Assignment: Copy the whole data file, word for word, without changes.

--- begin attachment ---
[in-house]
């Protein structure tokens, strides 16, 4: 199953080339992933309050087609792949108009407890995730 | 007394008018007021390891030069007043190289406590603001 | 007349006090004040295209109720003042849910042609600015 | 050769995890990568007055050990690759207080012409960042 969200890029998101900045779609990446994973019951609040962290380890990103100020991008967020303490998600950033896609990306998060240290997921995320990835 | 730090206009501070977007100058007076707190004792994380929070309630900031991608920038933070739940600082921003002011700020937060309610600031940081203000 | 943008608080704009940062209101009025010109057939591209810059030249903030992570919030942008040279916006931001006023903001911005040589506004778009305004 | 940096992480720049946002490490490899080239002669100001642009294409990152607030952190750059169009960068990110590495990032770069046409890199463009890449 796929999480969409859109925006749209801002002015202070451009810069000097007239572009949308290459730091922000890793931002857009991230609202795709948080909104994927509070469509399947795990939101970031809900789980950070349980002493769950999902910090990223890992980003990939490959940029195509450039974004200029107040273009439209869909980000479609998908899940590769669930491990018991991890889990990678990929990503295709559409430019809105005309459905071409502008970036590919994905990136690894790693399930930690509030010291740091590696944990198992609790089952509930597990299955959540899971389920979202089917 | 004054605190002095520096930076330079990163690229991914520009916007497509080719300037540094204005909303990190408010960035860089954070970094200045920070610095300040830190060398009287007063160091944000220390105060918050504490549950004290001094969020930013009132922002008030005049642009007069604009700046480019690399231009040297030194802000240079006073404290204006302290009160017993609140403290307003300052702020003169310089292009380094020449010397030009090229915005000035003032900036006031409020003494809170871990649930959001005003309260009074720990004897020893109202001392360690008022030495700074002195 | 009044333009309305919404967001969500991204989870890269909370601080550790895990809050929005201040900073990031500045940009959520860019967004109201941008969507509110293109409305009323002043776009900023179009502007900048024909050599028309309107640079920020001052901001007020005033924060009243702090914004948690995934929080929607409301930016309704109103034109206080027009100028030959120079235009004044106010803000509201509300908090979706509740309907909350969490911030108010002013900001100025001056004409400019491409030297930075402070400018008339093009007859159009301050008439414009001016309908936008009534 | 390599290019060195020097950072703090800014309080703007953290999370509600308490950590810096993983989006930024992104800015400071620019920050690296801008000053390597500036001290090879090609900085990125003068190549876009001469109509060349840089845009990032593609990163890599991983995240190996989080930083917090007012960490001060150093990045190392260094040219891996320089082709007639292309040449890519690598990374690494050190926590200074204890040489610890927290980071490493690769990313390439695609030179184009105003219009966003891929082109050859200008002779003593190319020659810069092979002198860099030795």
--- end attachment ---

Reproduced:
[in-house]
């Protein structure tokens, strides 16, 4: 199953080339992933309050087609792949108009407890995730 | 007394008018007021390891030069007043190289406590603001 | 007349006090004040295209109720003042849910042609600015 | 050769995890990568007055050990690759207080012409960042 969200890029998101900045779609990446994973019951609040962290380890990103100020991008967020303490998600950033896609990306998060240290997921995320990835 | 730090206009501070977007100058007076707190004792994380929070309630900031991608920038933070739940600082921003002011700020937060309610600031940081203000 | 943008608080704009940062209101009025010109057939591209810059030249903030992570919030942008040279916006931001006023903001911005040589506004778009305004 | 940096992480720049946002490490490899080239002669100001642009294409990152607030952190750059169009960068990110590495990032770069046409890199463009890449 796929999480969409859109925006749209801002002015202070451009810069000097007239572009949308290459730091922000890793931002857009991230609202795709948080909104994927509070469509399947795990939101970031809900789980950070349980002493769950999902910090990223890992980003990939490959940029195509450039974004200029107040273009439209869909980000479609998908899940590769669930491990018991991890889990990678990929990503295709559409430019809105005309459905071409502008970036590919994905990136690894790693399930930690509030010291740091590696944990198992609790089952509930597990299955959540899971389920979202089917 | 004054605190002095520096930076330079990163690229991914520009916007497509080719300037540094204005909303990190408010960035860089954070970094200045920070610095300040830190060398009287007063160091944000220390105060918050504490549950004290001094969020930013009132922002008030005049642009007069604009700046480019690399231009040297030194802000240079006073404290204006302290009160017993609140403290307003300052702020003169310089292009380094020449010397030009090229915005000035003032900036006031409020003494809170871990649930959001005003309260009074720990004897020893109202001392360690008022030495700074002195 | 009044333009309305919404967001969500991204989870890269909370601080550790895990809050929005201040900073990031500045940009959520860019967004109201941008969507509110293109409305009323002043776009900023179009502007900048024909050599028309309107640079920020001052901001007020005033924060009243702090914004948690995934929080929607409301930016309704109103034109206080027009100028030959120079235009004044106010803000509201509300908090979706509740309907909350969490911030108010002013900001100025001056004409400019491409030297930075402070400018008339093009007859159009301050008439414009001016309908936008009534 | 390599290019060195020097950072703090800014309080703007953290999370509600308490950590810096993983989006930024992104800015400071620019920050690296801008000053390597500036001290090879090609900085990125003068190549876009001469109509060349840089845009990032593609990163890599991983995240190996989080930083917090007012960490001060150093990045190392260094040219891996320089082709007639292309040449890519690598990374690494050190926590200074204890040489610890927290980071490493690769990313390439695609030179184009105003219009966003891929082109050859200008002779003593190319020659810069092979002198860099030795």